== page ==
Heartland

What America’s Fastest-Growing Economies Have in Common

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Midland and Odessa in West Texas. Pascagoula, a port town on the Mississippi Gulf Coast. Fargo and Bismarck, the two largest cities in North Dakota. These were among the USA’s 10 fastest-growing metro economies in 2013, as ranked by growth in real gross metropolitan product (GMP), and they have a few things in common.  read more »

Where New Yorkers are Moving

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The American Community Survey has released domestic migration data that was collected over a five year period (2007 to 2011).  There is newer domestic migration data available, such as is annually provided by the Census Bureau's population estimates program, but not in the detail that the latest data provides.  read more »

Has Scott Walker Really Turned Around Wisconsin?

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I’ve seen a few pieces in the conservative press lately boasting about Scott Walker’s performance as governor of Wisconsin. For example, the American Spectator ran an article called “Wisconsin Thrives Under Scott Walker“:  read more »

Rich, Poor, and Unequal Zip Codes

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Income inequality is an increasingly dominant theme in American culture and politics. Data from the IRS covering mean and median income of filing households for 2012 by zipcode allow us to map and interpret the fascinating geography of income differences. Where are the richest areas, the poorest and the most unequal?  read more »

From Balkanized Cleveland to Global Cleveland: A Theory of Change for Legacy Cities

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Legacy cities have legacy costs, including disinvestment from the inner city, as well as regional economic decline. The spiral has been ongoing for decades. The new white paper by consultants Richey Piiparinen and Jim Russell entitled “From Balkanized Cleveland to Global Cleveland”, funded by the Cleveland-based neighborhood non-profit Ohio City Inc., examines the systemic reasons behind legacy city decline, all the while charting a path to possible solutions.  read more »

Fighting the Vacant Property Plague

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The term 'walking away from the property' usually refers to owners who leave a home when they can't make the mortgage payments. In Youngstown, Ohio, it may gain a new meaning: to describe banks that abandon a vacant property in foreclosure, and leave neighbors to cope with the blight. Now banks that walk away from their properties are being reigned in by a local community organization.  read more »

Where Are The Boomers Headed? Not Back To The City

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Perhaps no urban legend has played as long and loudly as the notion that “empty nesters” are abandoning their dull lives in the suburbs for the excitement of inner city living. This meme has been most recently celebrated in the Washington Post and the Wall Street Journal.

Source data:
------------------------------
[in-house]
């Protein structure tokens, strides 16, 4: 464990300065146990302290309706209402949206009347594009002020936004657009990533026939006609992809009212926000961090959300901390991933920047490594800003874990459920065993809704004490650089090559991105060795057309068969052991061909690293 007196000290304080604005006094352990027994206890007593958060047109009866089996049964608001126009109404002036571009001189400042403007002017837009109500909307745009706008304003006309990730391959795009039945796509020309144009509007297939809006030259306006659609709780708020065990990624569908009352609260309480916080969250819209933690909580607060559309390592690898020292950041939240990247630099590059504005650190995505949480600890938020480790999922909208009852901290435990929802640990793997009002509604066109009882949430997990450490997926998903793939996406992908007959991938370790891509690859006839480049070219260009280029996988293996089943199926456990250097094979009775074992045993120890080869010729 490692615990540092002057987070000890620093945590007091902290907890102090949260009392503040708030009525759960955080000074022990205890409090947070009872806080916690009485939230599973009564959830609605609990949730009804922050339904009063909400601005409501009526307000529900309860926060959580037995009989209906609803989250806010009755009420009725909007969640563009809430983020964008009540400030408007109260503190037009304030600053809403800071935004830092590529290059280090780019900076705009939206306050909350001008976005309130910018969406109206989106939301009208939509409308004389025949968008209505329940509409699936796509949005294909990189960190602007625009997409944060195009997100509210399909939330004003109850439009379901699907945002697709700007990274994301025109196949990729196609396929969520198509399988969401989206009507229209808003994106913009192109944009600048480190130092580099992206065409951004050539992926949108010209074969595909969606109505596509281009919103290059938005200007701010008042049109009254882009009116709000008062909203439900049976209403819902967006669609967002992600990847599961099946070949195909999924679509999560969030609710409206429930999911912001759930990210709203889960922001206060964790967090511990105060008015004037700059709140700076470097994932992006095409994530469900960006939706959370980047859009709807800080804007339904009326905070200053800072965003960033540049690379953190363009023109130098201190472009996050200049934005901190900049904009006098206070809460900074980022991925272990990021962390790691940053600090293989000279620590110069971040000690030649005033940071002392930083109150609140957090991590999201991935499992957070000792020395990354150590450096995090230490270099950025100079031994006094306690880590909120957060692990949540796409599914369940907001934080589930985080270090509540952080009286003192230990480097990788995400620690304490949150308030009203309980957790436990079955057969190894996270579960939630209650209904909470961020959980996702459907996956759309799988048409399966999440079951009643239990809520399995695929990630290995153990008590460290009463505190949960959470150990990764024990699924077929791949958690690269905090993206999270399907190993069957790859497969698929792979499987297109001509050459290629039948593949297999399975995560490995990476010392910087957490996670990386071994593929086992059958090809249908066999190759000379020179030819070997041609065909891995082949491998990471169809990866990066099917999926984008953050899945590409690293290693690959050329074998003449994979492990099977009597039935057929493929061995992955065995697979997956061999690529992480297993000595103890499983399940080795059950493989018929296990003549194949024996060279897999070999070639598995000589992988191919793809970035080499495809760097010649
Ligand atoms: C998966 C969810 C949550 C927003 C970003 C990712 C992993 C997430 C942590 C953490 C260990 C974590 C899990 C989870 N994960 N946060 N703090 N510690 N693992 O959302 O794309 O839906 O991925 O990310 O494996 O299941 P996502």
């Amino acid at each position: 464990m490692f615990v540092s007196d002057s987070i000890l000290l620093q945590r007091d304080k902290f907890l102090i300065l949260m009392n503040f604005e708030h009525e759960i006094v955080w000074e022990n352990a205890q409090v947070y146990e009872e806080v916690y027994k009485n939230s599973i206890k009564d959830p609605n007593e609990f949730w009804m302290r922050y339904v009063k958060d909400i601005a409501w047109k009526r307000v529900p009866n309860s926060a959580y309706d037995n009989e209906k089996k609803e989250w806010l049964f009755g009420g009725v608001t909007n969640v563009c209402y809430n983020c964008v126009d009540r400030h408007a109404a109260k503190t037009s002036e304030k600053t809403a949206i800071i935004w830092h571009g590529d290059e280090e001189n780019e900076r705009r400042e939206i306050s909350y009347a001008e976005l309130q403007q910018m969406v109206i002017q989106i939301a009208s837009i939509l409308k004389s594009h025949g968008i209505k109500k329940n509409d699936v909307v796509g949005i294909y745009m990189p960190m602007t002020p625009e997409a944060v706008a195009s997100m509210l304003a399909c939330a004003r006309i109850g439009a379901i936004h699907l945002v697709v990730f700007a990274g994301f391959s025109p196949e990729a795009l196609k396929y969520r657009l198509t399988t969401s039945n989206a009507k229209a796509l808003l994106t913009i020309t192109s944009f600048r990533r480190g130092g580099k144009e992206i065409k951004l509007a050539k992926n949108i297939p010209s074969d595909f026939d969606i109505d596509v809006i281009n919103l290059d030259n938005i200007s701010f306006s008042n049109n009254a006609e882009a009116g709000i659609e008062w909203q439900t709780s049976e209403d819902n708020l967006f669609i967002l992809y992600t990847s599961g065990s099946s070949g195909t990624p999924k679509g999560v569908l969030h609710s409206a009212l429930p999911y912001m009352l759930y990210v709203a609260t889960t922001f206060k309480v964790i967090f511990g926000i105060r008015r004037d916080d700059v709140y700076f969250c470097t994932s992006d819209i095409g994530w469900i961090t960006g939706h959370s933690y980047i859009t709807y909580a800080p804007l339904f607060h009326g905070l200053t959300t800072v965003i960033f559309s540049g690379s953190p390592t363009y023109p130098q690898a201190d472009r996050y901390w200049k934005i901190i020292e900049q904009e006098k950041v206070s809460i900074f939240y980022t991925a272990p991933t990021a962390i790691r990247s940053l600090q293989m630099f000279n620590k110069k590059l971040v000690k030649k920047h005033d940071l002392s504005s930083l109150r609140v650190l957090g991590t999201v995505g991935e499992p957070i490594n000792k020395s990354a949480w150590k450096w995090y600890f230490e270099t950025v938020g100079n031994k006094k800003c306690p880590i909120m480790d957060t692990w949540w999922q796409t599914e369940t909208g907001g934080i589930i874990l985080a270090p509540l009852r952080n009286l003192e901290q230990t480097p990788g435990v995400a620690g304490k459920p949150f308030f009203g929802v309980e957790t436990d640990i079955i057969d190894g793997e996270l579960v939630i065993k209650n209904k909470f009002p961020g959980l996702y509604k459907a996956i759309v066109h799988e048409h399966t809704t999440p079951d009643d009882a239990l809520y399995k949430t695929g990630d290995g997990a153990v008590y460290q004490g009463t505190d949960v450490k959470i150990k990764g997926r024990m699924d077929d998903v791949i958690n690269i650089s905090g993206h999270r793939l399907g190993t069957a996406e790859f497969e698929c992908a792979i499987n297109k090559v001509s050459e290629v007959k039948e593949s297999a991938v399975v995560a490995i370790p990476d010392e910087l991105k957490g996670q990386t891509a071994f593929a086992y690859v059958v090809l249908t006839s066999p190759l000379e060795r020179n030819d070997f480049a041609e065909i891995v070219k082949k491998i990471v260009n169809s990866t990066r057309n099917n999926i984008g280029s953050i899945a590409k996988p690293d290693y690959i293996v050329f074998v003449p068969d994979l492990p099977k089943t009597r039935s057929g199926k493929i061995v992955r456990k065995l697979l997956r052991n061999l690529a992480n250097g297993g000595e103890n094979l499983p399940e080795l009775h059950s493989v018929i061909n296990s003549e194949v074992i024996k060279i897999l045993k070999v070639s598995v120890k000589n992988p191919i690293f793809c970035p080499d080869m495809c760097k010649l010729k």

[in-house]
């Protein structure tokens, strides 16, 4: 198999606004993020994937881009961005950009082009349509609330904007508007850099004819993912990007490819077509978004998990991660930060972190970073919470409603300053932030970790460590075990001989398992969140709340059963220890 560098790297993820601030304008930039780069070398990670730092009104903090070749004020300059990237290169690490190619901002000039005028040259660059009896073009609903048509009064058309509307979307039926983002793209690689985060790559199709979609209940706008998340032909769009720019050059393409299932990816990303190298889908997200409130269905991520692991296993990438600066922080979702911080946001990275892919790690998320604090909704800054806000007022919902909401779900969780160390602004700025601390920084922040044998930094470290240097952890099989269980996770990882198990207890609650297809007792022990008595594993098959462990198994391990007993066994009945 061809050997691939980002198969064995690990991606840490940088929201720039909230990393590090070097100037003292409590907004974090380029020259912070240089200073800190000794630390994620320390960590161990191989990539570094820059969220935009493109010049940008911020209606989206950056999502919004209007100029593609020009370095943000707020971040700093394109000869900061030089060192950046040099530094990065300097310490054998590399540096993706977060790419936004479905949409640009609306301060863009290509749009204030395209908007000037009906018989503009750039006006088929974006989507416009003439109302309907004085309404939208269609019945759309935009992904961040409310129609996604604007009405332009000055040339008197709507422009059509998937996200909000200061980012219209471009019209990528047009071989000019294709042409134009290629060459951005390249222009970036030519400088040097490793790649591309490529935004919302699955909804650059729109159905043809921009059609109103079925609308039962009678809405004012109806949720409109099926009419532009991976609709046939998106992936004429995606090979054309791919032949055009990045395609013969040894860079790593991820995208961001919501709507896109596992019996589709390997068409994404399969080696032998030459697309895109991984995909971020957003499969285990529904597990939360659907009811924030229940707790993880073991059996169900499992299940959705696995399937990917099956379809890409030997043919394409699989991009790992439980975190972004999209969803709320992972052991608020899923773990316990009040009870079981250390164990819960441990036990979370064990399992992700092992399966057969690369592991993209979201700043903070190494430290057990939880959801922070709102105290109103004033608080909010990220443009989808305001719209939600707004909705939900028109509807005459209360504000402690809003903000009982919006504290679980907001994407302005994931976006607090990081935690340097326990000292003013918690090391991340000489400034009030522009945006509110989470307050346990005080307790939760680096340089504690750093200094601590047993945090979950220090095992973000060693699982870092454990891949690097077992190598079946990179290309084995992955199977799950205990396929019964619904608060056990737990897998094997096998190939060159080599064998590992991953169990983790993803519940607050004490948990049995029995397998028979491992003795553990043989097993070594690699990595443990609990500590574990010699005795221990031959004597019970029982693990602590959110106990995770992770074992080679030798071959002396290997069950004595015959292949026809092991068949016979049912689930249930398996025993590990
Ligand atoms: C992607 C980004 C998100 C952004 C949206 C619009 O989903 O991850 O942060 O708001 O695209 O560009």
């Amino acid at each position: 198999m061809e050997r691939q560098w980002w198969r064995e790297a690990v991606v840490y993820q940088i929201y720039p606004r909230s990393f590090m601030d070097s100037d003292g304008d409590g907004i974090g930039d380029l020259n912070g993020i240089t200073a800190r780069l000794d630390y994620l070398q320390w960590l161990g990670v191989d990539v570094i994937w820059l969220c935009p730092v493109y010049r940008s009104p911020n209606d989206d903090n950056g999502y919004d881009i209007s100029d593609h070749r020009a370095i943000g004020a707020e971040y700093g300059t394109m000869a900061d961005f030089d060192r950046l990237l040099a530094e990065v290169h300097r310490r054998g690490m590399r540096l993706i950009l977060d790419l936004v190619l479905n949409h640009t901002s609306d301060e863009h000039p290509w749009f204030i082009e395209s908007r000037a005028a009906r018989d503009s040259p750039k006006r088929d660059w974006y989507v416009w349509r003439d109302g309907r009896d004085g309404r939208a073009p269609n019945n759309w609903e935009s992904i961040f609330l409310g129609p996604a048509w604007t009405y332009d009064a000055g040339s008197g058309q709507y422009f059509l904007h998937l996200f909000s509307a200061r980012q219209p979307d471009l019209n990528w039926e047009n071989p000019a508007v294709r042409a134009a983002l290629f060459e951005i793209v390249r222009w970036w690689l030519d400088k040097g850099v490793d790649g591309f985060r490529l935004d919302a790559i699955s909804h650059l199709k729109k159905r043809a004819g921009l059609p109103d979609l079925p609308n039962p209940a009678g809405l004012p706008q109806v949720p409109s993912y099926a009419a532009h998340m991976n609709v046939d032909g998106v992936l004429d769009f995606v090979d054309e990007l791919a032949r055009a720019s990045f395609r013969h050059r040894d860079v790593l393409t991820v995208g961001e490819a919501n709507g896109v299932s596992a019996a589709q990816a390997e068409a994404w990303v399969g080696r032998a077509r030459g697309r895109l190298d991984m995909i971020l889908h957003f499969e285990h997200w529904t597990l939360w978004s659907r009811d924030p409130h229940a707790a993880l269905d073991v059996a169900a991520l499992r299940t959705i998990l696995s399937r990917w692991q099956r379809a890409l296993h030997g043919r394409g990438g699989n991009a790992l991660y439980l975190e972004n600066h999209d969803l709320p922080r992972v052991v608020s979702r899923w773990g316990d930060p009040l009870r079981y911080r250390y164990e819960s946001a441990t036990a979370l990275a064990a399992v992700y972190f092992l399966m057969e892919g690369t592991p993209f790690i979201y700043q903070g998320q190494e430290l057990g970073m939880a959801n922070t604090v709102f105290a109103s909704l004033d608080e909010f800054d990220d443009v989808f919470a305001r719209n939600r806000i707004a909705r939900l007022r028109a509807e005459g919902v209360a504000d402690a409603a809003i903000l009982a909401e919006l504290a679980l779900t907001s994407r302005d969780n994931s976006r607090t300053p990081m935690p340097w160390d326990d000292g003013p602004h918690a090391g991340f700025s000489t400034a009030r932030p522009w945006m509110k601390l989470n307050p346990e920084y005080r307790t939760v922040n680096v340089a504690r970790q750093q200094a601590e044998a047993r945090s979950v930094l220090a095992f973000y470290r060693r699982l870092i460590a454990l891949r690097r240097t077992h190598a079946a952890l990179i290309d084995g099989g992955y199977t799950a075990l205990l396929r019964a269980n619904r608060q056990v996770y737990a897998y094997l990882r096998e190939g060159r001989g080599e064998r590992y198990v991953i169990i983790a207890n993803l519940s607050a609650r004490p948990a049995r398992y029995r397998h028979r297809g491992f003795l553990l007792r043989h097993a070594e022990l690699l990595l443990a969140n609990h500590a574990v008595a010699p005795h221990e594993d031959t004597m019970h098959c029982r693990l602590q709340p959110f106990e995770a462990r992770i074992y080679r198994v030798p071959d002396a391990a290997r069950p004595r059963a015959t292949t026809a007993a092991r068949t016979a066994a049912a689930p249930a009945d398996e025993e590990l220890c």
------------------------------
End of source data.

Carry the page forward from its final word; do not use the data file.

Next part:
Both stories, citing research by the real estate brokerage Redfin, maintained that over the last decade a net 1 million boomers (born born between 1945 and 1964) have moved into the city core from the surrounding area. “Aging boomers,” the Post gushed, now “opt for the city life.” It’s enough to warm the cockles of a downtown real-estate speculator’s heart, and perhaps nudge some subsidies from city officials anxious to secure their downtown dreams.  read more »

History, Landscape, Beauty on the American Freeway

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Freeways, particularly urban freeways, have had a bad press for several decades now.  They are accused of despoiling scenery, destroying habitat and causing urban sprawl.  Many observers report with glee on the latest news of a small segment of urban freeway being dismantled.  read more »

A Map Of America's Future: Where Growth Will Be Over The Next Decade

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The world’s biggest and most dynamic economy derives its strength and resilience from its geographic diversity. Economically, at least, America is not a single country. It is a collection of seven nations and three quasi-independent city-states, each with its own tastes, proclivities, resources and problems. These nations compete with one another – the Great Lakes loses factories to the Southeast, and talent flees the brutal winters and high taxes of the city-state New York for gentler climes – but, more important, they develop synergies, albeit unintentionally.  read more »

America Hanging in There Better Than Rivals

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To paraphrase the great polemicist Thomas Paine, these are times that try the souls of optimists. The country is shuffling through a very weak recovery, and public opinion remains distinctly negative, with nearly half of Americans saying China has already leapfrogged us and nearly 60 percent convinced the country is headed in the wrong direction. Belief in the political leadership of both parties stands at record lows, not surprisingly, since we are experiencing what may be remembered as the worst period of presidential leadership, under both parties, since the pre-Civil War days of Franklin Pierce and James Buchanan.  read more »